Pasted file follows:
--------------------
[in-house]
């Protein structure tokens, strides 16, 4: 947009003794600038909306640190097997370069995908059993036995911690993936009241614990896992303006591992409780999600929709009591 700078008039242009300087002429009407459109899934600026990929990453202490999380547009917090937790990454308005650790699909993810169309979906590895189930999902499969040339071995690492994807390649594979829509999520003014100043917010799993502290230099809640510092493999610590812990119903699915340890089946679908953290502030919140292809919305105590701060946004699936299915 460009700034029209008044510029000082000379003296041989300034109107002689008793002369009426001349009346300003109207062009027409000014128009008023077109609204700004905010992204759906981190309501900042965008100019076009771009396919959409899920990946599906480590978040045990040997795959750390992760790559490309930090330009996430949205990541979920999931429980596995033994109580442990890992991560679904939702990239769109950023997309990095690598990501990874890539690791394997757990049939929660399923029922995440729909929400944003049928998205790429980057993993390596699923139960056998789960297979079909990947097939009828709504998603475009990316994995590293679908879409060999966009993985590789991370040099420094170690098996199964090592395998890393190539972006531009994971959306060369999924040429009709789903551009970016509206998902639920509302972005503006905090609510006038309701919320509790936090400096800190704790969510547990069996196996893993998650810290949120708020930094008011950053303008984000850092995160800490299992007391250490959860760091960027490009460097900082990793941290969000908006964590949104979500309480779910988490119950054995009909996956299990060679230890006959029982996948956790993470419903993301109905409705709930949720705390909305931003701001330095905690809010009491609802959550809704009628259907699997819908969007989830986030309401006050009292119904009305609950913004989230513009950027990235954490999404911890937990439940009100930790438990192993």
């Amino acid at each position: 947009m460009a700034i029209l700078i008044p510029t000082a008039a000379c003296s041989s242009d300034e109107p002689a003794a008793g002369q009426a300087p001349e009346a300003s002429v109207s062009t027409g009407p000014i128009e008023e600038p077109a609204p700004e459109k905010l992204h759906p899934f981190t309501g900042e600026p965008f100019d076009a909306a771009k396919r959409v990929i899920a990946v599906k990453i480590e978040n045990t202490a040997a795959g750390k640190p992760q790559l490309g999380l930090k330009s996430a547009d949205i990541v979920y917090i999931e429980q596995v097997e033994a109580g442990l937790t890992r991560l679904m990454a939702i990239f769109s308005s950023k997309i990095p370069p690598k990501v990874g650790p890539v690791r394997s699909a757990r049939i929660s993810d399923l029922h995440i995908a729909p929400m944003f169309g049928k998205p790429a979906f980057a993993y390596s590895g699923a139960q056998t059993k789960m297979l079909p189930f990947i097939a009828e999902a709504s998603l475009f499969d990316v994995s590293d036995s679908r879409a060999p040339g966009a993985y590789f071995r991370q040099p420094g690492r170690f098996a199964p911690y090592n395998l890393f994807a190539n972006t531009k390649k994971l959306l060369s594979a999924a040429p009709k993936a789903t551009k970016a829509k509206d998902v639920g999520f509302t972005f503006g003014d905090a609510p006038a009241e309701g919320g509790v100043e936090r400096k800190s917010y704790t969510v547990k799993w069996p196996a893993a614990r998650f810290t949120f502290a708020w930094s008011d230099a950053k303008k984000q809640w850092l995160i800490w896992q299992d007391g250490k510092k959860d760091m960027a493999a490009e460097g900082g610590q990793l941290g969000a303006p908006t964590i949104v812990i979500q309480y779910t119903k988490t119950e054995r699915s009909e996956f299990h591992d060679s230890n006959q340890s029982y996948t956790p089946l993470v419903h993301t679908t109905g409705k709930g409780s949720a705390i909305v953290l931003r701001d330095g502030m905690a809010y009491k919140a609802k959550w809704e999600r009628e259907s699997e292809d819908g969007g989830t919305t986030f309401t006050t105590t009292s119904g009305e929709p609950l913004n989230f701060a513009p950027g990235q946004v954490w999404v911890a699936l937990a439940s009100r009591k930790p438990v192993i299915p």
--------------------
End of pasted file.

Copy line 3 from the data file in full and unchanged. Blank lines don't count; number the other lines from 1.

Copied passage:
């Amino acid at each position: 947009m460009a700034i029209l700078i008044p510029t000082a008039a000379c003296s041989s242009d300034e109107p002689a003794a008793g002369q009426a300087p001349e009346a300003s002429v109207s062009t027409g009407p000014i128009e008023e600038p077109a609204p700004e459109k905010l992204h759906p899934f981190t309501g900042e600026p965008f100019d076009a909306a771009k396919r959409v990929i899920a990946v599906k990453i480590e978040n045990t202490a040997a795959g750390k640190p992760q790559l490309g999380l930090k330009s996430a547009d949205i990541v979920y917090i999931e429980q596995v097997e033994a109580g442990l937790t890992r991560l679904m990454a939702i990239f769109s308005s950023k997309i990095p370069p690598k990501v990874g650790p890539v690791r394997s699909a757990r049939i929660s993810d399923l029922h995440i995908a729909p929400m944003f169309g049928k998205p790429a979906f980057a993993y390596s590895g699923a139960q056998t059993k789960m297979l079909p189930f990947i097939a009828e999902a709504s998603l475009f499969d990316v994995s590293d036995s679908r879409a060999p040339g966009a993985y590789f071995r991370q040099p420094g690492r170690f098996a199964p911690y090592n395998l890393f994807a190539n972006t531009k390649k994971l959306l060369s594979a999924a040429p009709k993936a789903t551009k970016a829509k509206d998902v639920g999520f509302t972005f503006g003014d905090a609510p006038a009241e309701g919320g509790v100043e936090r400096k800190s917010y704790t969510v547990k799993w069996p196996a893993a614990r998650f810290t949120f502290a708020w930094s008011d230099a950053k303008k984000q809640w850092l995160i800490w896992q299992d007391g250490k510092k959860d760091m960027a493999a490009e460097g900082g610590q990793l941290g969000a303006p908006t964590i949104v812990i979500q309480y779910t119903k988490t119950e054995r699915s009909e996956f299990h591992d060679s230890n006959q340890s029982y996948t956790p089946l993470v419903h993301t679908t109905g409705k709930g409780s949720a705390i909305v953290l931003r701001d330095g502030m905690a809010y009491k919140a609802k959550w809704e999600r009628e259907s699997e292809d819908g969007g989830t919305t986030f309401t006050t105590t009292s119904g009305e929709p609950l913004n989230f701060a513009p950027g990235q946004v954490w999404v911890a699936l937990a439940s009100r009591k930790p438990v192993i299915p």